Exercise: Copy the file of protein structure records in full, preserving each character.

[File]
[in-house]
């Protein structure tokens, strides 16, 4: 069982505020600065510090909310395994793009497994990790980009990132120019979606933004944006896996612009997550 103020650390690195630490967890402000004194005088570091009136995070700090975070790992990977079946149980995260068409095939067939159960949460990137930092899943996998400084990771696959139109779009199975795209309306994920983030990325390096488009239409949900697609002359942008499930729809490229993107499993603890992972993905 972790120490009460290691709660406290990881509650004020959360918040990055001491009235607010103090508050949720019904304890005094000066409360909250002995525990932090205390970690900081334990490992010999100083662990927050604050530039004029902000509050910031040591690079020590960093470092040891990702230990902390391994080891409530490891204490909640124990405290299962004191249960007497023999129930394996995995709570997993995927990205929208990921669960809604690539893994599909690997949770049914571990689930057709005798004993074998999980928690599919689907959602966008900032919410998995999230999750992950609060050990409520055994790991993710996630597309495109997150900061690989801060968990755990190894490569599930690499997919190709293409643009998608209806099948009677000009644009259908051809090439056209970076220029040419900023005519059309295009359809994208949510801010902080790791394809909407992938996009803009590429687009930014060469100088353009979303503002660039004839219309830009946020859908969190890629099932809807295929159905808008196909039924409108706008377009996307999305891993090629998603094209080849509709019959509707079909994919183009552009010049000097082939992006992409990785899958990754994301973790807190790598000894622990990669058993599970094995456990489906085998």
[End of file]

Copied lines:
[in-house]
């Protein structure tokens, strides 16, 4: 069982505020600065510090909310395994793009497994990790980009990132120019979606933004944006896996612009997550 103020650390690195630490967890402000004194005088570091009136995070700090975070790992990977079946149980995260068409095939067939159960949460990137930092899943996998400084990771696959139109779009199975795209309306994920983030990325390096488009239409949900697609002359942008499930729809490229993107499993603890992972993905 972790120490009460290691709660406290990881509650004020959360918040990055001491009235607010103090508050949720019904304890005094000066409360909250002995525990932090205390970690900081334990490992010999100083662990927050604050530039004029902000509050910031040591690079020590960093470092040891990702230990902390391994080891409530490891204490909640124990405290299962004191249960007497023999129930394996995995709570997993995927990205929208990921669960809604690539893994599909690997949770049914571990689930057709005798004993074998999980928690599919689907959602966008900032919410998995999230999750992950609060050990409520055994790991993710996630597309495109997150900061690989801060968990755990190894490569599930690499997919190709293409643009998608209806099948009677000009644009259908051809090439056209970076220029040419900023005519059309295009359809994208949510801010902080790791394809909407992938996009803009590429687009930014060469100088353009979303503002660039004839219309830009946020859908969190890629099932809807295929159905808008196909039924409108706008377009996307999305891993090629998603094209080849509709019959509707079909994919183009552009010049000097082939992006992409990785899958990754994301973790807190790598000894622990990669058993599970094995456990489906085998």